New York, December 12: In yet another bone-chilling incident, parents of an eight-year-old girl in the US were left stunned when a hacker accessed a camera installed in their daughter's room and taunted her. To their greatest worry, the hacker was watching her all the time. The incident happened with a Tennessee family who had installed Amazon-owned Ring video camera in the room of their three daughters to keep an eye on them and stay close as the mother worked night shifts as a nurse, reports FOX17. In the video, the hacker can be heard taunting the eight-year-old several times as she is seen clueless as where the voice is coming from.
When the girl asked: "Who is that?" The hacker replied: "I'm your best friend, you can do whatever you want right now. You can mess up your room, you can break your TV, you can do whatever you want. C'mon, can you say the magic word?" The girl, now terrified, asks again: "Who is that?" Woman Hacker Hits Capital One, Over 100 Million Affected in US.
The voice replies, "I'm your best friend, I'm Santa Claus. Don't you want to be my best friend?" The girl then is seen yelling, calling for her mother. The mysterious voice stopped when the child's father entered the room. "My daughter could've been changing in her room...It did not take them long at all to figure this out," Ashley LeMay, the mother, was quoted as saying.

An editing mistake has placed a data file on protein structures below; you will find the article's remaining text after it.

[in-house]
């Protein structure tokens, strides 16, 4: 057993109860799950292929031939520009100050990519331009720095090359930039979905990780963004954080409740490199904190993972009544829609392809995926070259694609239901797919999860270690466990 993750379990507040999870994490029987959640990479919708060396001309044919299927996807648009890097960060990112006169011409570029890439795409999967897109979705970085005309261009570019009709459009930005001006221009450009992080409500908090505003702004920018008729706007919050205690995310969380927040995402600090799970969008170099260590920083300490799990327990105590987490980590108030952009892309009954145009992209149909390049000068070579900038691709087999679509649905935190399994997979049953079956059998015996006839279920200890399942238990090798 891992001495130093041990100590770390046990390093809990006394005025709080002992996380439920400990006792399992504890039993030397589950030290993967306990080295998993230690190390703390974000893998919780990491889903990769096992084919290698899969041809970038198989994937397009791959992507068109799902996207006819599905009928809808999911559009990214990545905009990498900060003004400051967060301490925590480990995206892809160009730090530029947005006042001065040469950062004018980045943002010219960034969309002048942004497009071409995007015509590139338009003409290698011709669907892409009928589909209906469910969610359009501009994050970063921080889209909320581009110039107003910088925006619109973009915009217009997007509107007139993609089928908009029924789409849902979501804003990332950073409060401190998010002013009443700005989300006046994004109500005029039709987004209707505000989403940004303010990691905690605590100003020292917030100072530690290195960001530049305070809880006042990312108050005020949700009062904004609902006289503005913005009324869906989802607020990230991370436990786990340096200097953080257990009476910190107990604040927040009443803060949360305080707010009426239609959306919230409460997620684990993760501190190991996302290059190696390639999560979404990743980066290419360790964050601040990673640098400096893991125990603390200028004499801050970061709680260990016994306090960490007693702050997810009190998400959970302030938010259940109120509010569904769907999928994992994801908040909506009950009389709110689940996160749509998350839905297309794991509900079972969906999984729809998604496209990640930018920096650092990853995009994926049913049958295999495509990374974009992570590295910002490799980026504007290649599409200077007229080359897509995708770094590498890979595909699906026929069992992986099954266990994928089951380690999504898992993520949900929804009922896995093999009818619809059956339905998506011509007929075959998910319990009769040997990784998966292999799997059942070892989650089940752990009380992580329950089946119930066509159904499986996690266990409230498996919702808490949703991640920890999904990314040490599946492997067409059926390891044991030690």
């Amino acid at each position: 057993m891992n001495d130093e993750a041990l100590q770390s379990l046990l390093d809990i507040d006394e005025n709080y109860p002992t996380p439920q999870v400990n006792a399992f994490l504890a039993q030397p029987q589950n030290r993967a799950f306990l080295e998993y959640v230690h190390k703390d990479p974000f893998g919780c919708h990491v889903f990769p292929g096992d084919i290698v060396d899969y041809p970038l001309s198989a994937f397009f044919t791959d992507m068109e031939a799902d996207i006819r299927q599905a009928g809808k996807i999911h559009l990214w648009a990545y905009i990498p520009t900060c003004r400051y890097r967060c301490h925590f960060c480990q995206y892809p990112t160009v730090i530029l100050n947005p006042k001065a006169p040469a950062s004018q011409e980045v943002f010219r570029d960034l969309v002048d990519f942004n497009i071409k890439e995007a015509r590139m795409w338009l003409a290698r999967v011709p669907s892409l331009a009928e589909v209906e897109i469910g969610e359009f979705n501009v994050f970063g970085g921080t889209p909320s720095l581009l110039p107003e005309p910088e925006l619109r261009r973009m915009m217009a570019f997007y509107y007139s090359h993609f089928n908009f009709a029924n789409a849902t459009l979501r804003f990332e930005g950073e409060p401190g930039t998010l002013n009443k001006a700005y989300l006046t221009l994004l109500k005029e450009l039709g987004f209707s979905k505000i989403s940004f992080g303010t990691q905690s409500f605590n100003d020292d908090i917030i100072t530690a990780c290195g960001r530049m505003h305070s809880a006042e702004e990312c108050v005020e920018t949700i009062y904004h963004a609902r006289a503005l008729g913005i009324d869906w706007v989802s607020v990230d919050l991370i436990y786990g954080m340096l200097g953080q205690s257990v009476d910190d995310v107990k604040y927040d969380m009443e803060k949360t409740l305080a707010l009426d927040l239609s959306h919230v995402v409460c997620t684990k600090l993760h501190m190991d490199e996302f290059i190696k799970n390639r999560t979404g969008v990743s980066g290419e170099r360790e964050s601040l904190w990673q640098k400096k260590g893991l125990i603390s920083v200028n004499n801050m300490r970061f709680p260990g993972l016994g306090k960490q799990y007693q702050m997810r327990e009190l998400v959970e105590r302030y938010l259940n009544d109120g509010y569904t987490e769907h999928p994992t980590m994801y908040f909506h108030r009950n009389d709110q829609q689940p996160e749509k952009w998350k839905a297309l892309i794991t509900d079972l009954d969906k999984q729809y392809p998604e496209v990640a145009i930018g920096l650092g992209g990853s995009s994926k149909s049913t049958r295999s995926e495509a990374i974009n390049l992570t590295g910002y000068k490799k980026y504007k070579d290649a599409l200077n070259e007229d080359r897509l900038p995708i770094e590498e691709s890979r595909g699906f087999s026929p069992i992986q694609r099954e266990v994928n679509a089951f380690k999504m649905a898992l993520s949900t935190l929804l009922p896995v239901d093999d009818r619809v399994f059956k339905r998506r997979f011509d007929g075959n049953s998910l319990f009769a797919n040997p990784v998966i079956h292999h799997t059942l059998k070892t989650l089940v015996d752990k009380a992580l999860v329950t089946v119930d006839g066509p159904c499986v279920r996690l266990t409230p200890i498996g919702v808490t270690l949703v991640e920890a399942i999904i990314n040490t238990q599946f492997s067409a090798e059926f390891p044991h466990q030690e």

"Even the doorbell, they can hear what you're saying. In our case, we were going out of the country and this happened the night before we were leaving and we're left thinking, 'what did he hear?' He has access to all of our videos now," she added. The video camera has since been disconnected. In a statement, Ring said they were investigating the incident.
"While we are still investigating this issue and are taking appropriate steps to protect our devices based on our investigation, we are able to confirm this incident is in no way related to a breach or compromise of Ring's security," the company said in a statement.
"As a precaution, we highly and openly encourage all Ring users to enable two-factor authentication on their Ring account, add Shared Users (instead of sharing login credentials), use strong passwords, and regularly change their passwords," the company said. According to Motherboard, hackers have created dedicated software for breaking into Ring security cameras.
In September, a couple in the US was left stunned when a hacker broke into their connected home and started talking to them via camera, played vulgar music on the video system in the living room and even turned thermostat to 90 degrees Fahrenheit (over 32 degrees Celsius).
The incident happened with a Milwaukee (Wisconsin)-based couple who felt anything but safe after a hacker took over their smart home. "My heart was racing. I felt so violated at that point," Samantha Westmoreland was quoted as saying. The couple had installed a Google Nest system (camera, doorbell and thermostat) in their house in 2018.